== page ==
Wednesday, June 12, 2013

Seven Springs Museum Part 1

Seven Springs Museum
3901 Brownsville Road
Powder Springs, GA 30127

Located adjacent to Powder Springs Park just across the railroad tracks from historic downtown Powder Springs, Georgia, Seven Springs Museum is a wonderful (and free!) glimpse into the history of Powder Springs and West Cobb County.

The Seven Springs Museum building was originally the George Landers home
 a brick house on Atlanta Street in Powder Springs.
It was moved to the park and rebuilt to look like a log cabin in 1985.
The seven mineral springs in Powder Springs were known to the Creek and Cherokee Indians in the area well before white settlers began to migrant here. The Indians called the site Gunpowder Springs because of the gunpowder-like settlement of the minerals in the spring water, which smelled faintly of sulfur. They believed the water to have healing powers.

The pump installed over the spring in Powder Springs Park.
Powder Springs Creek flows through the woods beyond.

Minerals found in the spring water at Powder Springs include:
  • Silica
  • Chlorine
  • Sulfur Trioxide
  • Carbon Dioxide
  • Sodium Dioxide
  • Potassium Oxide
  • Lime
  • Magnesia
  • Phosphorus Pent Oxide
  • Arsenic
  • Hydrogen Sulfide
  • Alumina
  • Ferric Oxide
  • Lithia

Right and bottom: the spring pump at the park.
Top left: The Lindley Hotel served visitors to the springs during Powder Springs heyday as a health resort.

The park at the springs has long been a gathering place.
The pavilion was built in the mid-1800s and has seen many family outings,
political gatherings, picnics, reunions, and dances.

Powder Springs Park in the 1950s.

Powder Springs Creek flows beside (and occasionally floods) Powder Springs Park.

Location of the Seven Springs

Indian arrowheads and game stones

Indian arrowheads

Stone hoes and other implements used by Indians

White pioneers began encroaching in the area as early as 1819. The land was distributed to whites by the Georgia Land Lottery of 1832, three years before the 1835 treaty with the Cherokee Indians and six years before the Cherokee were removed in 1838 over the Trail of Tears.

Powder Springs and Cobb County were included in the 1832 land lottery
shown on the map in the northwest corner of the state.
The town of Springville was founded in December of 1838 on land previously ruled by two Cherokee Chiefs, Chief Nose and Chief Ana Kanasta (Sweetwater). Noses Creek and Sweetwater Creek are named for them. The name of the town was changed to Powder Springs in 1859.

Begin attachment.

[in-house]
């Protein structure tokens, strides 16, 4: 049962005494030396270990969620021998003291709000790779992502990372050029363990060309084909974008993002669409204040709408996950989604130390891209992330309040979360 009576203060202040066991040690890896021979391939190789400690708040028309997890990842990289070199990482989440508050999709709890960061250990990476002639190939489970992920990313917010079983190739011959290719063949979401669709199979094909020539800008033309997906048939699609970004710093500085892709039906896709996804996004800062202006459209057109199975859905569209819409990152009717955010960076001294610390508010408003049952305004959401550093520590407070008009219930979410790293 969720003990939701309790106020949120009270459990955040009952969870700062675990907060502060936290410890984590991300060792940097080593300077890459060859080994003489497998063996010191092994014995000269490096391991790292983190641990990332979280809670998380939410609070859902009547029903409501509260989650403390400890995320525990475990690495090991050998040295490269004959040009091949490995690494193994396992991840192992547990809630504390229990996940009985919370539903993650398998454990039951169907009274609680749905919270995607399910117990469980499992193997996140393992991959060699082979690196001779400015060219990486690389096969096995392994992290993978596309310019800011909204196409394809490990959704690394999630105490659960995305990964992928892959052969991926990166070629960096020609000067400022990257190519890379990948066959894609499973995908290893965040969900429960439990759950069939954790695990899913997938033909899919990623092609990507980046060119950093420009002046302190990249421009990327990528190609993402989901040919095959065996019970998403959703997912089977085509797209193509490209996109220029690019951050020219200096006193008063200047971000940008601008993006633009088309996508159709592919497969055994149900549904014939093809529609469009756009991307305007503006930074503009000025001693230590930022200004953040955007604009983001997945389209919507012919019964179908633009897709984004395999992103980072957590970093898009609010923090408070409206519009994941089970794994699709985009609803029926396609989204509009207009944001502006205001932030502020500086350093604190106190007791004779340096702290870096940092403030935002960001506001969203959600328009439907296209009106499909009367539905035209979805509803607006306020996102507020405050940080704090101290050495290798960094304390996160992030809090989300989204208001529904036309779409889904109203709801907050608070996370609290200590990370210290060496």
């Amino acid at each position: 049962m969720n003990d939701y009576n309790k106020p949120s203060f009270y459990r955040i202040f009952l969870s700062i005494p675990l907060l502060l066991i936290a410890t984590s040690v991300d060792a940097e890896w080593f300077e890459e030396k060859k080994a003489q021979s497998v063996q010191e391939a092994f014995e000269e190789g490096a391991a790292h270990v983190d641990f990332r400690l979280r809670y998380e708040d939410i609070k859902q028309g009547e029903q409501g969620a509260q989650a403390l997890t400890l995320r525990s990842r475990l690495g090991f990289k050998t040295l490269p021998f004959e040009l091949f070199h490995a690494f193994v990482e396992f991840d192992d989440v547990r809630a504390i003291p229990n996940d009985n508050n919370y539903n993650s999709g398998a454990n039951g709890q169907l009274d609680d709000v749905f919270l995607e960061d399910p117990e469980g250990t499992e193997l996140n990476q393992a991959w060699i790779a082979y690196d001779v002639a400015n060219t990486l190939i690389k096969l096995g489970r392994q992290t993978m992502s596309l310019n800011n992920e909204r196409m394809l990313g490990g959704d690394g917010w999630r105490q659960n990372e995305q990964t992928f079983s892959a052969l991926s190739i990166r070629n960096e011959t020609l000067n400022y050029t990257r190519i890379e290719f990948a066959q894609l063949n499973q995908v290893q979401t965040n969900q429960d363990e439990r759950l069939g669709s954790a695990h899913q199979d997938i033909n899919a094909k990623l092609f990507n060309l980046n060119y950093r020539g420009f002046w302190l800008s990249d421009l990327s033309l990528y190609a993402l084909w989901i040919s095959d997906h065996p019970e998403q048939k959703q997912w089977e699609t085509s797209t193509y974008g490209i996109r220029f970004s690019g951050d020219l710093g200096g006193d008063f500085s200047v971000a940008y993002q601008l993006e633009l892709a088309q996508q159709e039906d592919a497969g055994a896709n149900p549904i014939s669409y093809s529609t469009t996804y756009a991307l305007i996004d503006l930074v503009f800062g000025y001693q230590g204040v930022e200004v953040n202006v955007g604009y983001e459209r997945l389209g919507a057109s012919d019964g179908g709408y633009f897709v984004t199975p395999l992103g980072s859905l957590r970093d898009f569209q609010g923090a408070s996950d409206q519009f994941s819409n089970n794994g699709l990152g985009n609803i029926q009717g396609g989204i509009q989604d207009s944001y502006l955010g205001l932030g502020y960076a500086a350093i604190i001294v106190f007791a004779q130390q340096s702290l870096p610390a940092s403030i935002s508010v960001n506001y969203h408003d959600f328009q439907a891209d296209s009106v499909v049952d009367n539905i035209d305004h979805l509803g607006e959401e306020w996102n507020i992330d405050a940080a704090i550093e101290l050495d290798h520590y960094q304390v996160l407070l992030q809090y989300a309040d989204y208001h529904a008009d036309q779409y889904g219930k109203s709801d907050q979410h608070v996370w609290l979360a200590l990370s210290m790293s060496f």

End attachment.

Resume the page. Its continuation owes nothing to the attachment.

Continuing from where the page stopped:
By the late 1850s, Powder Springs was a thriving resort town, with the springs attracting many tourist seeking the medicinal benefits of the water. Five hotels were built to accommodate them, and many residents took in boarders to handle the overflow.

The Lindley Hotel
Pioneers in Powder Springs included the Leake, Anderson, Baggett, Bennett, Du Pre, Florence,
Hopkins, Hicks, Hunter, Lindley, Moon, Ragsdale, Reynolds, and Scott families.

"The Reliable Churn"
#5 model Electric
Taylor Brothers Churn Company
Cost $6.50

Cast iron stove with cast iron cookware
Clockwise from upper left:
J.W. & Mattie Miller, Ethel Lee Clark, Archie Watson Young,
the Geiger family, sharecroppers for John Butner in 1930.
The bottom photo did not include another Geiger daughter who was my uncle's wife.
1920 coffee grinder.
The large picture is the Lost Mountain Store, built in 1881.
A slate shingle from Lost Mountain Store hangs beneath it.
Rehobeth School on Morris Road in Powder Springs, 1931
Students included Emmitt Geiger, shown above.
Vintage Antique Belgium French Tapestry
Donated by my first piano teacher, Elsie McDow

Powder Springs Police Department exhibit
1800s Judge's Gavel
Keys to the Powder Springs Jail
1890s Hand Cuffs

Iron, Ironing Board, Washtub

Sewing Machine, Spinning Wheel

Antique Quilts


The plate on left on 2nd shelf down depicts
McEachern High School.

Commemorative plate of
First Baptist Church, Powder Springs

Fireless Cooker
The fireless cooker used heated soapstones placed into aluminum wells to cook food.


No comments:

Post a Comment